This is a long way of saying that I think part of learning to write is paying attention to how you work. Many writers struggle with doubt, and naturally we turn to others for help. Writers love to talk shop. There’s so much good advice out there that you can lose sight of how you work.
Listen for the voice that tells you maybe this isn’t working. Be flexible, but at the same time, trust your intuition. And, if you can, finetune your process while at the same time embracing it, no matter how weird or inefficient you worry it may be.
One day, I hope to be brave enough to own my writing process as much as I own my choice of subject matter.
What was your initial inspiration for writing this book?
I’d been thinking about writing a novel set at the turn of the eighteenth century and had a daydream, in which I saw a girl, setting at a gilt escritoire, writing a letter. She wore a rustling eighteenth-century dress and I could tell, the way you know in dreams, that the ink she was using to write the letter was made from her tears—and that she was writing it at someone else’s request.
When I zoomed out, I could tell the place was Versailles (I lived in Paris after college and had visited the palace a few times). In that tiny moment, I realized that I had several seeds for a story: a magic made from sorrow; a girl in an enchanted dress who is forced to work that magic; and the setting of Versailles, which becomes almost like another character in Enchantée.
For me, both historical fiction and fantasy are full of marvels. When I got the idea for Enchantée, I knew wanted to write a fantasy set in 1789 that felt that way to readers, too: that the tangible details of the past were as enchanting as the magic.
What advice do you have for beginning children’s-YA writers?
Read as much as possible. Be voracious! Read in your age group, but also read outside of it—read chapter books and books for adults. Read in the genre that most appeals to you, whether it’s contemporary fantasy or non-fiction or something else, but also read outside that genre.
Don’t let labels about genre or labels like “literary fiction” limit you. You’ll learn a lot from reading other writers’ work, and you’ll also develop your own taste in what you like and what you think makes for a good story.
Then write a draft of the story that most excites you. The one that will, as you’re writing it, change your life just by the fact that you’re bringing this story into being. Give it your all.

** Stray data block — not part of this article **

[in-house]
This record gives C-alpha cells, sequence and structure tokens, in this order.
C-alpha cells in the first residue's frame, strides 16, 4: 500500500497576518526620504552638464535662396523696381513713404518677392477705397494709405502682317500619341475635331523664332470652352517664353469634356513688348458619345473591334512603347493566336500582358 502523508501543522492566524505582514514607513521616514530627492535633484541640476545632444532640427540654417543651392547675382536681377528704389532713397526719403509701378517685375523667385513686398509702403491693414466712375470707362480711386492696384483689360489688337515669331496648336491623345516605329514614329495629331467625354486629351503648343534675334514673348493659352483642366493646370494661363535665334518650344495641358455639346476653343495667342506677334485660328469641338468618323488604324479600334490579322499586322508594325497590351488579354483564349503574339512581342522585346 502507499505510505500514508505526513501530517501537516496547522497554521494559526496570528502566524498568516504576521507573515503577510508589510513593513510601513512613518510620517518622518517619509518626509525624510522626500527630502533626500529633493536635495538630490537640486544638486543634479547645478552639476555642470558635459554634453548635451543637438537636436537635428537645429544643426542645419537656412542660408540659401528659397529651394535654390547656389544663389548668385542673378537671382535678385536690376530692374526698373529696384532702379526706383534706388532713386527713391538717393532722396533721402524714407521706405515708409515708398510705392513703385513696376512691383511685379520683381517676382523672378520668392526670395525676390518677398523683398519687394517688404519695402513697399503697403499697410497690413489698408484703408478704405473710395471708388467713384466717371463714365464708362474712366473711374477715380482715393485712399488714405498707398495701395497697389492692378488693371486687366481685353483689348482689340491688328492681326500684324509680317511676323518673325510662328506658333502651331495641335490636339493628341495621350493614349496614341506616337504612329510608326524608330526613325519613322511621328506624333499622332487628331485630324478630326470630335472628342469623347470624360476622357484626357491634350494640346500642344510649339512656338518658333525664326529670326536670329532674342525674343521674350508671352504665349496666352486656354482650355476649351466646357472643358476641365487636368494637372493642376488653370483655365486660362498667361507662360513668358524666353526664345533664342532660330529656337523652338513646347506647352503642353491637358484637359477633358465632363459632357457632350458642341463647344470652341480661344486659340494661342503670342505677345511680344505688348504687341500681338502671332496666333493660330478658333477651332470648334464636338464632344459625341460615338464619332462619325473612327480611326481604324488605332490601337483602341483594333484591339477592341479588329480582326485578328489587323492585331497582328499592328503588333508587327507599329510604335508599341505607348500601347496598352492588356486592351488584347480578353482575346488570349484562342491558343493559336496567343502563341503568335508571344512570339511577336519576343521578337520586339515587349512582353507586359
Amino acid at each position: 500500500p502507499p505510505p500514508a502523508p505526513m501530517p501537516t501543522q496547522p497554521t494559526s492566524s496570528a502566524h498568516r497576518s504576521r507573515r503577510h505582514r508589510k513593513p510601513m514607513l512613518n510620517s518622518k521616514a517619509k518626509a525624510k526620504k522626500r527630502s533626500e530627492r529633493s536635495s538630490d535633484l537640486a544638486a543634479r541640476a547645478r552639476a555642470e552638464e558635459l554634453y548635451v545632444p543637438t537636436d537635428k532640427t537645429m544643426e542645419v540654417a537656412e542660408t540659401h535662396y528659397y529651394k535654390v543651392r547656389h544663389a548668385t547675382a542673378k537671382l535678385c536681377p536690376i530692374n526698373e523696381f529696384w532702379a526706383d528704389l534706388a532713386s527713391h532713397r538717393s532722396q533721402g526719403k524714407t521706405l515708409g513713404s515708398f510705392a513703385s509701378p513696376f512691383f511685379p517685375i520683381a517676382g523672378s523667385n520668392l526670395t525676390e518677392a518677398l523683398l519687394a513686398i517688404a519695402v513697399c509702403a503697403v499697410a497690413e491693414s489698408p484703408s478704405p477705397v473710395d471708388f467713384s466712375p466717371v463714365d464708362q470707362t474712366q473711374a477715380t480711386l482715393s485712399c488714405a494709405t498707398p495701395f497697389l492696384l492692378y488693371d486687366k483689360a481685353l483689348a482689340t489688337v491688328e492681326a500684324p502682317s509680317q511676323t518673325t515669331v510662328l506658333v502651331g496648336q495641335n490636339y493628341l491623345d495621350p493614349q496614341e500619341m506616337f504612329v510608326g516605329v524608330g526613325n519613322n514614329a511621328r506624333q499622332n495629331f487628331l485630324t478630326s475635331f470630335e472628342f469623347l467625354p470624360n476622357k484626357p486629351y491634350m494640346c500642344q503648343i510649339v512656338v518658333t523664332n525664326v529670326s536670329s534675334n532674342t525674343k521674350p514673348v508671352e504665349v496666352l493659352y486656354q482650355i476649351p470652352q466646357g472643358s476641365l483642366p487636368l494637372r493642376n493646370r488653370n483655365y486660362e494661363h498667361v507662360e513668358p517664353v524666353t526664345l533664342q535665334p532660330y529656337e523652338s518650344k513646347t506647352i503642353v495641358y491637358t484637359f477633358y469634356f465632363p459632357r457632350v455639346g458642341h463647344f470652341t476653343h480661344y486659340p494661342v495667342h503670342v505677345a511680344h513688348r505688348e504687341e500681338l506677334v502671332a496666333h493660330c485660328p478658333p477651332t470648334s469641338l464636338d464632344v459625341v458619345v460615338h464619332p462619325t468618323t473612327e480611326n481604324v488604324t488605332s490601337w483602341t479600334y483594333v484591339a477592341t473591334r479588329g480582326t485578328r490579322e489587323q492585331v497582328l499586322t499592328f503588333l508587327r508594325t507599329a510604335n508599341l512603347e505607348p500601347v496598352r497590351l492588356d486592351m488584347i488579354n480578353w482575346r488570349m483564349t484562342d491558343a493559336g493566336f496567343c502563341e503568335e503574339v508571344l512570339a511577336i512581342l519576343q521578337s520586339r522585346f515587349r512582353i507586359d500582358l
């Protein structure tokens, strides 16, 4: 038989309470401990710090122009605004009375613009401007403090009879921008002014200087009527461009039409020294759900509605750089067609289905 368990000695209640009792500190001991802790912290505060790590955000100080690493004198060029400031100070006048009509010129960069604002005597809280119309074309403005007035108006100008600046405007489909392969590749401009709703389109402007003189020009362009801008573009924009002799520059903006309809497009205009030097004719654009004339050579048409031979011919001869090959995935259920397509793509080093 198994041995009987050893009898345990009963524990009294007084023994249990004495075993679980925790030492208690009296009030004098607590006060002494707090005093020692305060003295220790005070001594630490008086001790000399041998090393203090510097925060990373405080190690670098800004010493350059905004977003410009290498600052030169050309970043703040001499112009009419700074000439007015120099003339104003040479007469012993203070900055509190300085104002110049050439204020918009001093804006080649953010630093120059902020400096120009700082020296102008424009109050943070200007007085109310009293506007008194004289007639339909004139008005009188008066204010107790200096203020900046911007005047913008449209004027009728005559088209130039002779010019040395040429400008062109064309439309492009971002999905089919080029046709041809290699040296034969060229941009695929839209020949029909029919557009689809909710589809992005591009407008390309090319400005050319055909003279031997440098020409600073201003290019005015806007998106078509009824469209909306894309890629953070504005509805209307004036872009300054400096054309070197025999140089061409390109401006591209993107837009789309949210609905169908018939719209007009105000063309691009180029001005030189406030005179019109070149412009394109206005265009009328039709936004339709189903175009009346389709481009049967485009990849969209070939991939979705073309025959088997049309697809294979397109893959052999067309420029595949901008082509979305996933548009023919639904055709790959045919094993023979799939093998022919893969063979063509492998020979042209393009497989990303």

Even if you write it quickly and sell it quickly, you will be working on this book for years—make sure it’s something that really excites you. Write the book of your heart, the book only you can write. Want to write about a girl who must fight to win the crown of her country? Great. Then put so much of yourself into that story so that by the end you feel that no one else could possibly have written it. Don’t settle for telling a story someone else could tell.
And when you’re ready to share, find other aspiring writers who will read your work and give you honest and kind feedback. They are out there, and the right ones are looking and hoping to connect with someone just like you.
Be open to what they tell you, be willing to dig deep as you revise, and don’t rush the process. Trust your taste, and keep striving to get your work closer to that.
Jodie Lynn Zdrok
What first inspired you to write for young readers?
I think it stems from a lifelong appreciation for books, storytelling, and language. As a young girl, first grade or so, I wrote poems and short stories, then I tried my hand at a few short stories as a teen. I didn’t think seriously about writing a novel until after graduate school. Somehow I got it into my head that I could write a novel, and the third try, Spectacle (Tor Teen, 2019) was the charm.
Many authors point to a direct inspiration—a certain novel, author, or experience that led them to writing.
I don’t have an illustrative “a-ha” moment, but I really do believe it’s an aggregate of inspiration. I remember my parents reading to me as a child (shout out to Little Golden Books and Pokey Little Puppy, as well as Disney and Dr. Seuss stories).
I loved the idea of “visiting” another place, meeting characters, and going on adventures. My own imagination was (and is) inspired by such literary travels.
Every book is like another stamp on a passport. I love the idea of sharing that with others, at any age.
What were the challenges (literary, research, psychological, logistical) in bringing the text to life?
Spectacle is set in 1887 Paris, which meant a lot of historical research, including for everyday life details. Fortunately, I have graduate degrees in European history, so I had a good foundation.
That’s just the beginning—there’s so much to it! I did some research on the major Paris landmarks (some I’ve been to, some I haven’t…or they don’t exist anymore) and cultural elements before writing. As I wrote, though, different things popped up regularly: looking up building names to see what they were called in 1887 or checking the etymology of words to see if they were in use back then, and so on.